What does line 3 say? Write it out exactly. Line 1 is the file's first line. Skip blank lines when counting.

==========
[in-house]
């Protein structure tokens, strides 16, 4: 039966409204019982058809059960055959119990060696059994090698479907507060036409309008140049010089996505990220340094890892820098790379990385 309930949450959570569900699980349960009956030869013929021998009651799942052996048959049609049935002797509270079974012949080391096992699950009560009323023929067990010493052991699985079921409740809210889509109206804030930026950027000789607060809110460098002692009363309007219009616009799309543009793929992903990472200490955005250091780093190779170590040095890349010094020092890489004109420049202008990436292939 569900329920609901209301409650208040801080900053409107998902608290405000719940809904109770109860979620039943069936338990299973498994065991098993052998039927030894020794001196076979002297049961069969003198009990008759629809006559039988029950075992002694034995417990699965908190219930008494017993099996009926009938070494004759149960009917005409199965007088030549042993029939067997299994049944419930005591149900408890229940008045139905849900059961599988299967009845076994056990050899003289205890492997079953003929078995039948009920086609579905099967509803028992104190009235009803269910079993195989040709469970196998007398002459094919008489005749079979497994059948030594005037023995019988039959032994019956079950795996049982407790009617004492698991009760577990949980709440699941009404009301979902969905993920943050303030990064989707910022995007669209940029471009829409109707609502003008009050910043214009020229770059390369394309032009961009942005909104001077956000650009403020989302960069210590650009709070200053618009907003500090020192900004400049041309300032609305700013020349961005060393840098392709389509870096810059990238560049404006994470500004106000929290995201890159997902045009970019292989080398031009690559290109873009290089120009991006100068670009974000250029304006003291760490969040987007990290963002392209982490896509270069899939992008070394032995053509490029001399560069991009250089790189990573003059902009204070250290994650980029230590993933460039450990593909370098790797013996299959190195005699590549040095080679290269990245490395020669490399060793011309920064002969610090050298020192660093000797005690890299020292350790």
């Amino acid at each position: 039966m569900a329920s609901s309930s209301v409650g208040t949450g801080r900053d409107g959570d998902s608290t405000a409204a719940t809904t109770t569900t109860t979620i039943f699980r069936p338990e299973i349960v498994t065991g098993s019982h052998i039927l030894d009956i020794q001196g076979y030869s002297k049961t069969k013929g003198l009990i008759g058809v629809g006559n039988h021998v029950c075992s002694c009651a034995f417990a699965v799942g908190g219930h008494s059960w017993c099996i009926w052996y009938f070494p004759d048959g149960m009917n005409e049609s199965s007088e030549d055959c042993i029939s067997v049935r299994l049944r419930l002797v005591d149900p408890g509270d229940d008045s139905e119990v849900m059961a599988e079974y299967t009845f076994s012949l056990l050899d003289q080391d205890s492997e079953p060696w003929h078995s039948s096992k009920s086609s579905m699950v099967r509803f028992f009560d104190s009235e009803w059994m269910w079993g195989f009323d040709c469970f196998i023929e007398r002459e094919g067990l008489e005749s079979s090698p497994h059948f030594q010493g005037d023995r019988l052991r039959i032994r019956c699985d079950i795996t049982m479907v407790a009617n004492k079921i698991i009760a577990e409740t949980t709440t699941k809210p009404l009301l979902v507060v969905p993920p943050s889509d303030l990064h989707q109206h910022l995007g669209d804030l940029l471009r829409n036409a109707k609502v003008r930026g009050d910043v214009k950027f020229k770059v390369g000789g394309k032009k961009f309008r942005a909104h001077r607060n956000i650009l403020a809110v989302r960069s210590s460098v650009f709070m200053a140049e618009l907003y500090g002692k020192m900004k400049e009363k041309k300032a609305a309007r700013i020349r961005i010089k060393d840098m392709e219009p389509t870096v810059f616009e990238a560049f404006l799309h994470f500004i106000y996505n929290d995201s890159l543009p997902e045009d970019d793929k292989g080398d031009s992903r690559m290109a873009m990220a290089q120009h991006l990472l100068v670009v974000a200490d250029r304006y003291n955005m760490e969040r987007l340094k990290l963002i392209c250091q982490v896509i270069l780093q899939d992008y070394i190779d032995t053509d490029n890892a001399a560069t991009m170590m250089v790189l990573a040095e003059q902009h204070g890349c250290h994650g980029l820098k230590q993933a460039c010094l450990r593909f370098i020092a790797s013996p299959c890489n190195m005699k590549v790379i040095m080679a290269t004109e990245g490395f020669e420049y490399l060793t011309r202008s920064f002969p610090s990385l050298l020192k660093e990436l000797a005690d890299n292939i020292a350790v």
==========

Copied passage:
């Amino acid at each position: 039966m569900a329920s609901s309930s209301v409650g208040t949450g801080r900053d409107g959570d998902s608290t405000a409204a719940t809904t109770t569900t109860t979620i039943f699980r069936p338990e299973i349960v498994t065991g098993s019982h052998i039927l030894d009956i020794q001196g076979y030869s002297k049961t069969k013929g003198l009990i008759g058809v629809g006559n039988h021998v029950c075992s002694c009651a034995f417990a699965v799942g908190g219930h008494s059960w017993c099996i009926w052996y009938f070494p004759d048959g149960m009917n005409e049609s199965s007088e030549d055959c042993i029939s067997v049935r299994l049944r419930l002797v005591d149900p408890g509270d229940d008045s139905e119990v849900m059961a599988e079974y299967t009845f076994s012949l056990l050899d003289q080391d205890s492997e079953p060696w003929h078995s039948s096992k009920s086609s579905m699950v099967r509803f028992f009560d104190s009235e009803w059994m269910w079993g195989f009323d040709c469970f196998i023929e007398r002459e094919g067990l008489e005749s079979s090698p497994h059948f030594q010493g005037d023995r019988l052991r039959i032994r019956c699985d079950i795996t049982m479907v407790a009617n004492k079921i698991i009760a577990e409740t949980t709440t699941k809210p009404l009301l979902v507060v969905p993920p943050s889509d303030l990064h989707q109206h910022l995007g669209d804030l940029l471009r829409n036409a109707k609502v003008r930026g009050d910043v214009k950027f020229k770059v390369g000789g394309k032009k961009f309008r942005a909104h001077r607060n956000i650009l403020a809110v989302r960069s210590s460098v650009f709070m200053a140049e618009l907003y500090g002692k020192m900004k400049e009363k041309k300032a609305a309007r700013i020349r961005i010089k060393d840098m392709e219009p389509t870096v810059f616009e990238a560049f404006l799309h994470f500004i106000y996505n929290d995201s890159l543009p997902e045009d970019d793929k292989g080398d031009s992903r690559m290109a873009m990220a290089q120009h991006l990472l100068v670009v974000a200490d250029r304006y003291n955005m760490e969040r987007l340094k990290l963002i392209c250091q982490v896509i270069l780093q899939d992008y070394i190779d032995t053509d490029n890892a001399a560069t991009m170590m250089v790189l990573a040095e003059q902009h204070g890349c250290h994650g980029l820098k230590q993933a460039c010094l450990r593909f370098i020092a790797s013996p299959c890489n190195m005699k590549v790379i040095m080679a290269t004109e990245g490395f020669e420049y490399l060793t011309r202008s920064f002969p610090s990385l050298l020192k660093e990436l000797a005690d890299n292939i020292a350790v």